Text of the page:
A still from Bridgerton
A still from Bridgerton

Bridgerton season 2: Less on sex, lesser still on romance

Bridgerton veers away from its signature treatment of period romance, and it works against the show 
Rating:(2 / 5)

The second season of Bridgerton doesn't treat its central conflict the way it did in the first season. It takes the same old route to depict one of the oldest tropes in the romance genre — a love triangle. The Netflix show produced by Shondaland productions is based on the Bridgerton series penned by Julia Quinn. It is not the show's plot that invited the interest of the audiences in the first season, but the treatment of the period drama. The content was titillating enough to keep viewers hooked and the performance helped keep them invested in the characters. The makers have tried to dupe the success of season 1, but have not used the same means. Instead, they have a garden variety period romantic drama with inclusive casting.

Creator: Chris Van Dusen

Cast: Jonathan Bailey, Simone Ashley, Charithra Chandran, Claudia Jessie and Nicola Coughlan

Streaming on: Netflix

After Daphne Bridgerton (Phoebe Dynevor), it is time for the eldest Bridgerton, Viscount Anthony (Jonathan Bailey) to find a partner. He had his heart broken in the first season by an opera singer — Siena Rosso (Sabrina Bartlett) — and now, he believes it is time to think of his responsibilities towards his family. He needs a woman who is noble, classy, intellectual, among other things. Primary among them is taking care of his children while providing them with a respectable upbringing. After having witnessed how heartbroken his mother had been after his father's death, Anthony cannot comprehend loving someone deeply enough to allow them to hurt him. So, it is of course left to a woman to capture his heart, and for him to struggle with the sudden burst of feelings he would experience in her presence.

A still of Kate and Anthony in <strong><em>Bridgerton</em></strong> season 2
A still of Kate and Anthony in Bridgerton season 2

Kate Sharma (Simone Ashley) accompanies her step-mother Lady Mary Sheffield Sharma (Shelley Conn), and her step-sister Edwina Sharma (Charithra Chandran) to Mayfield in an attempt to find Edwina a life partner. Kate wants only the best for her sister, and their family attracts attention the moment Edwina is crowned as the 'Diamond' of the season. Kate's hopes that Edwina finds a loving partner get dashed the moment she overhears Anthony speaking of his expectation for his future bride. His cut-and-dried version of family life grates Kate's nerves. She believes that he wants his wife to be nothing other than a child-bearing machine who would take care of his family without any questions. In other words, a woman who would suffer in silence rather than speak.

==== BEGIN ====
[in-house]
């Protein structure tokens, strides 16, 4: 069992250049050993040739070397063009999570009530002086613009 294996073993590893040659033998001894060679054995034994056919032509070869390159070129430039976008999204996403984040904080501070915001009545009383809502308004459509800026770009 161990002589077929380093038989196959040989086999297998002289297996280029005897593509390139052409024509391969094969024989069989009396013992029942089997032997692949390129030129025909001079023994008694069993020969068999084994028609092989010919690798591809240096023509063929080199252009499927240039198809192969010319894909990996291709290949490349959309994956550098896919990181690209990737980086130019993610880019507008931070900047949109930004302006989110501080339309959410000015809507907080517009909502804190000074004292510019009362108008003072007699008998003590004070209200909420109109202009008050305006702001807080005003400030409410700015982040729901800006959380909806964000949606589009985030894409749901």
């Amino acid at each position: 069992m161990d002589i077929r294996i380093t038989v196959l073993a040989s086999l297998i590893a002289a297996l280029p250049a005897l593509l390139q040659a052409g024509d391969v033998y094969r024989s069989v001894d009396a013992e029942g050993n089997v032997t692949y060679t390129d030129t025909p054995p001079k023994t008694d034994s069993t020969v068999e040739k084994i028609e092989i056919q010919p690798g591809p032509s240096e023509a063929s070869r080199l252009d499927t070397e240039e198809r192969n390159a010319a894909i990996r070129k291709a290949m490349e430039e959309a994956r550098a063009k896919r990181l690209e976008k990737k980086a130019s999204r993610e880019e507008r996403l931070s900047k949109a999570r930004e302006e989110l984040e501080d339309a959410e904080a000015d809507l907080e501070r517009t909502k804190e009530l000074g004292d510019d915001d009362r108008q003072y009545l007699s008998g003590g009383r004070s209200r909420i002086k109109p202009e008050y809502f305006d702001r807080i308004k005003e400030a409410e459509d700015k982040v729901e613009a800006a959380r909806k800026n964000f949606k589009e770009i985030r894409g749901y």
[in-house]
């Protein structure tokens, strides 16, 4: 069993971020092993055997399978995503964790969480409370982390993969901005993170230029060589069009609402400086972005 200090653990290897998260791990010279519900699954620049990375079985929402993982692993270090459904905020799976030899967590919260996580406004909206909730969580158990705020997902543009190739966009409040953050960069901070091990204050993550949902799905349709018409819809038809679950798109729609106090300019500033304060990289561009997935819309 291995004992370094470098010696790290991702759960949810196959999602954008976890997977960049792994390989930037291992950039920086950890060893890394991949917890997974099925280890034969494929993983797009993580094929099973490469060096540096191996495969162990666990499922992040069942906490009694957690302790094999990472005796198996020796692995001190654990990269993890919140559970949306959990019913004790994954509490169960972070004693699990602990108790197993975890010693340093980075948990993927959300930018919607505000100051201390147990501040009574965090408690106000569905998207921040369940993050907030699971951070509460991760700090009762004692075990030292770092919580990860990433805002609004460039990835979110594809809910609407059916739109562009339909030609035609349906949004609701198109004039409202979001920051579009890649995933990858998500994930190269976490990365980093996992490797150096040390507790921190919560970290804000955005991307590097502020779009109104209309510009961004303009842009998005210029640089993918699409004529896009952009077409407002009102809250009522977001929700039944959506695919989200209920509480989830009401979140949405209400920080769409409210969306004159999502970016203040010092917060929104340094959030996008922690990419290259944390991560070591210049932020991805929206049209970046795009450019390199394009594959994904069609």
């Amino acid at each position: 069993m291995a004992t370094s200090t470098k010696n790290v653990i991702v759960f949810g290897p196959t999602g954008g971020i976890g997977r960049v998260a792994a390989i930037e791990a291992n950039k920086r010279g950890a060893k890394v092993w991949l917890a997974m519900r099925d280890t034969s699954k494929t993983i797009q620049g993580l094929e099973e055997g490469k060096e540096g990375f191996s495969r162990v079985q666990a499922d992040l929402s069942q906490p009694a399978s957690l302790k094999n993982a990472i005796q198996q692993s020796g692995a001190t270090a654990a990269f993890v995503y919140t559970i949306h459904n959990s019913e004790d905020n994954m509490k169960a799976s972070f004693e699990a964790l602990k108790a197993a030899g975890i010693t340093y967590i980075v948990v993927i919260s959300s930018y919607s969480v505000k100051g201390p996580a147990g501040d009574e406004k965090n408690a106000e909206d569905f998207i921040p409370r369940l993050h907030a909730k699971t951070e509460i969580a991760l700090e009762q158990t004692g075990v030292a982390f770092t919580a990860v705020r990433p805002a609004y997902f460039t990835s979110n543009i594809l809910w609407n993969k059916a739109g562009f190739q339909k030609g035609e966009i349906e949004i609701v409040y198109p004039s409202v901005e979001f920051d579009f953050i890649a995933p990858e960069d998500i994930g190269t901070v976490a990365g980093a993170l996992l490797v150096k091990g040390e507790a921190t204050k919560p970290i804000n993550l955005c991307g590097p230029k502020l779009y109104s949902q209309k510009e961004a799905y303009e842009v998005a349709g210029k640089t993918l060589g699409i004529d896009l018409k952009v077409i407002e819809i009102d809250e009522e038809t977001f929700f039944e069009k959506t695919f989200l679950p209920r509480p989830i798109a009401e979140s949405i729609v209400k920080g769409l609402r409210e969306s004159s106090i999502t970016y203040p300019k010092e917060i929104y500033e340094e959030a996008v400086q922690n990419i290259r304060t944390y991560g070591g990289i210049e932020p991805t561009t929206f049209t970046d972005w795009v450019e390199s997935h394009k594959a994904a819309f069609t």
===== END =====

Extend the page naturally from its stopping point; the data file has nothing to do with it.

Unfortunately, Kate's first impression of Anthony is not a flattering one either. He sees her riding fast in the park and jumps to the conclusion that she will meet with an accident if she stayed on the horse. A woman riding in the park at the speed that Kate is, can only lead to an accident because 'how proficient can she be'? This question is not asked out loud in the show, but the judgment comes across clearly in Anthony's body language. Of course, this rubs Kate the wrong way. It is no surprise then, that she wants Anthony as far away from Edwina as possible. However, the man is charming enough to woo her sister. Even as Kate's frustration around him increases, Edwina falls for his charm.

The love triangle drags on for many episodes without any hint of physical tension, and that is the show's first failure.  All of the events above are disclosed in a matter-of-fact manner. The sensuality, flirtation, and chemistry that is built upon such pursuits are absent. This then affects the overall dynamics of the romantic drama, because no one is rooting for Kate vs Edwina or otherwise. Anthony's reason for choosing a loveless marriage, Kate's decision to return to India seeking independence, and the moment Edwina falls for Anthony are key moments in the show but they do not feel important. In fact, there is more attention paid to the animosity between Kate and Anthony than there is to the rising sexual tension between them. The indication that they might be interested in each other romantically, is all but absent.

A still of Edwina in <em><strong>Bridgerton </strong></em>season 2
A still of Edwina in Bridgerton season 2

More than the lack of nudity, it is the lack of sexual tension and flirtation that drags the show down. The portrayal of the show's central conflict — the love triangle — is also sober and boring. Sobriety is an element that doesn't suit this period drama all too well. By choosing to remain grounded, Bridgerton lets go of a chance to shine bright. The only spark in the show stems from Kate's rebellious outlook on life in Mayfield. Yet, all of her sassy comebacks and witty remarks do not help in making this show enjoyable. This is, unfortunately, a missed attempt at subverting a trope. 

Alas, the only intriguing thing about this show is the search for Lady Whistledown. Voiced by Julie Andrews, she is an anonymous gossip columnist who repeatedly attacks the Queen. The last season revealed to the audiences that the columnist is Penelope Featherington (Nicola Coughlan), and in the current season, the Queen hunts for her identity. The conflict that arises from her best friend Eloise Bridgerton (Claudia Jessie) being mistaken for the columnist brings about a huge chasm in their relationship. If we were to tune into the next season, it would only be to see how this friendship fares.

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